Whittier Nurse's Suit Ties Job Loss to COVID Testing Refusal

A former nurse at a Whittier hospital is suing her ex-employer, alleging she was discriminated against because she objected COVID testing due to religious reasons.

A former nurse at PIH Health Hospital Whittier is suing her ex-employer, alleging she was discriminated against and then terminated in 2021 because she objected on religious grounds to being tested for the coronavirus.

Lilia Acevedo-Cosio's Norwalk Superior Court lawsuit alleges wrongful termination, retaliation, discrimination and failure to prevent discrimination and retaliation. The 43-year-old Whittier woman seeks unspecified compensatory and punitive damages as well as an injunction directing PIH not to engage in future discrimination against employees.

A PIH representative did not immediately reply to a request for comment on the suit brought Thursday.

Acevedo-Cosio was hired by PIH in April 2004 and excelled over the years in case manager roles, earning significant respect and admiration from colleagues, according to the suit. She volunteered for overtime shifts and was given a raise in November 2018 that was about three times higher than those given others, according to the complaint.

Last August, the CEO of PIH said that all employees had to be vaccinated by Oct. 1 and those unvaccinated would have to wear an indication on their employment badge identifying their exemption status -- a rule that also had the effect of singling out unvaccinated employees, the suit states.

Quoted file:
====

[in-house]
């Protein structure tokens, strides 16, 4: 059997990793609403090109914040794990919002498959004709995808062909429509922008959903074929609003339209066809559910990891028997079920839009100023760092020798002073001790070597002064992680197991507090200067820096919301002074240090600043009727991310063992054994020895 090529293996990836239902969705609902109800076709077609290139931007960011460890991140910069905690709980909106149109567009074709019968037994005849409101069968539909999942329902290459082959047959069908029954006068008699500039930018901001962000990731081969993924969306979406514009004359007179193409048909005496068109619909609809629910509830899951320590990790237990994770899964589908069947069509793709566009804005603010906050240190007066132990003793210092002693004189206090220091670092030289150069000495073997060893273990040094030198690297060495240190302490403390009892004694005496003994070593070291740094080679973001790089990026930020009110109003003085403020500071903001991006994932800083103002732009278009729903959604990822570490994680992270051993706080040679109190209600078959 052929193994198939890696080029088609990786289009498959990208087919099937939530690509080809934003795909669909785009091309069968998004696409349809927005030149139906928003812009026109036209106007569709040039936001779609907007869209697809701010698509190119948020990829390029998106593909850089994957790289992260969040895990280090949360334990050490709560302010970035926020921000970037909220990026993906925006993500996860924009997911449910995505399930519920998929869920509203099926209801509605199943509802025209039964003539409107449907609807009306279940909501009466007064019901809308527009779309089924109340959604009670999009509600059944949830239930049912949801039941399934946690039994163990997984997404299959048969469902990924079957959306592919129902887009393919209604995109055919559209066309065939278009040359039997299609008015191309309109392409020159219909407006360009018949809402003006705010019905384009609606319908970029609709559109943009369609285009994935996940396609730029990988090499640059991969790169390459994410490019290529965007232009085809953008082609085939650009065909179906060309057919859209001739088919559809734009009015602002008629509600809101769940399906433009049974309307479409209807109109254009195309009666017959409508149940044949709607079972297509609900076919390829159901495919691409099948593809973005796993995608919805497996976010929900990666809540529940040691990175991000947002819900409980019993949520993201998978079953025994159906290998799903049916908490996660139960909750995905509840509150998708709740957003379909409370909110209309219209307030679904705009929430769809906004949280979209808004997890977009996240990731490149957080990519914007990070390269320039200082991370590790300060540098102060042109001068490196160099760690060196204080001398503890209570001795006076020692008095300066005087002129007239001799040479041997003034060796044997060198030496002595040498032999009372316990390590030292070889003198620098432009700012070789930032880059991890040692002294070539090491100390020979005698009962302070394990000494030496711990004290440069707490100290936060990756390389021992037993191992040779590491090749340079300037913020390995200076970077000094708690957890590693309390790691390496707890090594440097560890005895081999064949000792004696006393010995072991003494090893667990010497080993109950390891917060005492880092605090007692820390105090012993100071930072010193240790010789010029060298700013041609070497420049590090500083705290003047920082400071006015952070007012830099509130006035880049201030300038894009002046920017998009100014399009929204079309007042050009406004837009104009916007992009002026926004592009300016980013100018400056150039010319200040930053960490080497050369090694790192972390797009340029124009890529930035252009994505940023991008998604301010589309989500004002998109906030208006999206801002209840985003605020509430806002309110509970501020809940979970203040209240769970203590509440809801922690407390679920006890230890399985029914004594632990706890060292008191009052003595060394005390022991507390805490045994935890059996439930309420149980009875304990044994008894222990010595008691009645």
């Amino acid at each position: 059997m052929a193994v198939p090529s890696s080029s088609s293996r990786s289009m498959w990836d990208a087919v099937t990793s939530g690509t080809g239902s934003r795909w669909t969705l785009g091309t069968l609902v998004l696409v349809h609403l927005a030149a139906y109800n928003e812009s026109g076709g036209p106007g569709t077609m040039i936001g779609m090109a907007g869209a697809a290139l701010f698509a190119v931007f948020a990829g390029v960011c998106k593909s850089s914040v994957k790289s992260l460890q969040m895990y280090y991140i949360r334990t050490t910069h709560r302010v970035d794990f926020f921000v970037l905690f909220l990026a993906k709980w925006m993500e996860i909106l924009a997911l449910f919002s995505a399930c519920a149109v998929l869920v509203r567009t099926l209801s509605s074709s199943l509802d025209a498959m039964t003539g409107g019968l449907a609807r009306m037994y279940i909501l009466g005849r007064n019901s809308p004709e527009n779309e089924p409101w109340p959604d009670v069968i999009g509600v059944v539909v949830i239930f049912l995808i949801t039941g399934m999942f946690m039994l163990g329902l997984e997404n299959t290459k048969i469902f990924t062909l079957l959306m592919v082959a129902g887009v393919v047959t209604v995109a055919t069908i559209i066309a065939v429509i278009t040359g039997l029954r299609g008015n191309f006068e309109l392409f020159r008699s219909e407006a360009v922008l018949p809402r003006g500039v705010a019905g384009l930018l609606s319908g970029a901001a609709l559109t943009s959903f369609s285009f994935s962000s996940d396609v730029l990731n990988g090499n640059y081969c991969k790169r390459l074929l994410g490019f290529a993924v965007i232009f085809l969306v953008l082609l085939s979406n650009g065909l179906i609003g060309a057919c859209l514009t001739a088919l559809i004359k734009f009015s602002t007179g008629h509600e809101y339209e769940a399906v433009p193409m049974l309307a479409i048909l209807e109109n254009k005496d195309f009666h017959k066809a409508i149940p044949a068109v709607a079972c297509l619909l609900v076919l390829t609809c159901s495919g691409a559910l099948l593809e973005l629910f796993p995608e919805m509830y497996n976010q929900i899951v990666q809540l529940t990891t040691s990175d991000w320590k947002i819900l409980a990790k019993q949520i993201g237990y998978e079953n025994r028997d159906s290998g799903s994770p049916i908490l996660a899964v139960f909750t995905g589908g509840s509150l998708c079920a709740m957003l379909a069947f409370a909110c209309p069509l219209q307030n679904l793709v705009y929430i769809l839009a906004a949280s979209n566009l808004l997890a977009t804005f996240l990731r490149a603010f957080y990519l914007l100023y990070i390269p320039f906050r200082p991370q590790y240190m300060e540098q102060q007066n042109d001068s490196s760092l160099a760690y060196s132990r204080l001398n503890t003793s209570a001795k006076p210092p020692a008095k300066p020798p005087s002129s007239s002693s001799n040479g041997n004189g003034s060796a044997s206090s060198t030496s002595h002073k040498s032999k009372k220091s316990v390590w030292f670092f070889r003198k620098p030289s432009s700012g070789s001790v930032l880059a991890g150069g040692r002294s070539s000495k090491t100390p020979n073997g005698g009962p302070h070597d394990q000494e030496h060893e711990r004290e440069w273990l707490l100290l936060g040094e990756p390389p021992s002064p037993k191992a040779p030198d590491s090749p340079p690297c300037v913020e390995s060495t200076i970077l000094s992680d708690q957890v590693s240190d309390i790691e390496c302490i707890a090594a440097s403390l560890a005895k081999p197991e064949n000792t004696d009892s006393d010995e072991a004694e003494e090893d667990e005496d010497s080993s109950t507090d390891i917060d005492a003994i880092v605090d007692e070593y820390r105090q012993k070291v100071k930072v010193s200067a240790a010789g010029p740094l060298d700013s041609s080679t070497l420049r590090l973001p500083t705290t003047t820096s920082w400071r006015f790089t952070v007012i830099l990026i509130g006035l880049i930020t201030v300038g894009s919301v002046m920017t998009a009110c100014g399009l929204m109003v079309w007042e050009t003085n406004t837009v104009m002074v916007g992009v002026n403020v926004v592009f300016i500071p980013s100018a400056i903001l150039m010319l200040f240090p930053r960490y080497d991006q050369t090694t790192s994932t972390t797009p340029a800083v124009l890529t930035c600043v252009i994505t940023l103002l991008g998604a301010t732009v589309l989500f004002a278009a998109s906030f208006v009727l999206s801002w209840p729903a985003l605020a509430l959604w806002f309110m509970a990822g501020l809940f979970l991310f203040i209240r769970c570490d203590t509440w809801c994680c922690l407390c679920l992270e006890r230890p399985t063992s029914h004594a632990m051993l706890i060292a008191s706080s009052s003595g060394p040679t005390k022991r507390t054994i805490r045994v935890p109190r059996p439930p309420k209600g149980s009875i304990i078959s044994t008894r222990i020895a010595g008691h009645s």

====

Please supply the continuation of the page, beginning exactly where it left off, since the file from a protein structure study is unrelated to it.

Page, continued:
All unvaccinated and partially unvaccinated workers were ordered to wear an N95 mask both in the hospital and in PIH clinical facilities, the suit states.

The prospect of having to get vaccinated, which Acevedo-Cosio objected to on religious grounds, caused her to have heart palpitations and anxiety attacks, so she want on medical leave in August, the suit states. Her religious exemption was approved insofar as having to take the vaccine, but she was still ordered to be tested and told that failing to comply would cause her to be removed from the work schedule and disciplined, according to the suit.

The next month, the hospital released a discipline procedure for unvaccinated employees that started with a written warning and could escalate to termination, the suit states. When Acevedo-Cosio returned from medical leave and the hospital staff was unsatisfied with her explanation regarding testing, she was placed on unpaid leave even though the hospital policy said discipline started with a written warning, according to her suit.

"For her own safety, plaintiff called security and was escorted out of PIH," the suit states.

Acevedo-Cosio was then terminated on Nov. 15, according to the suit.

Copyright CNS - City News Service
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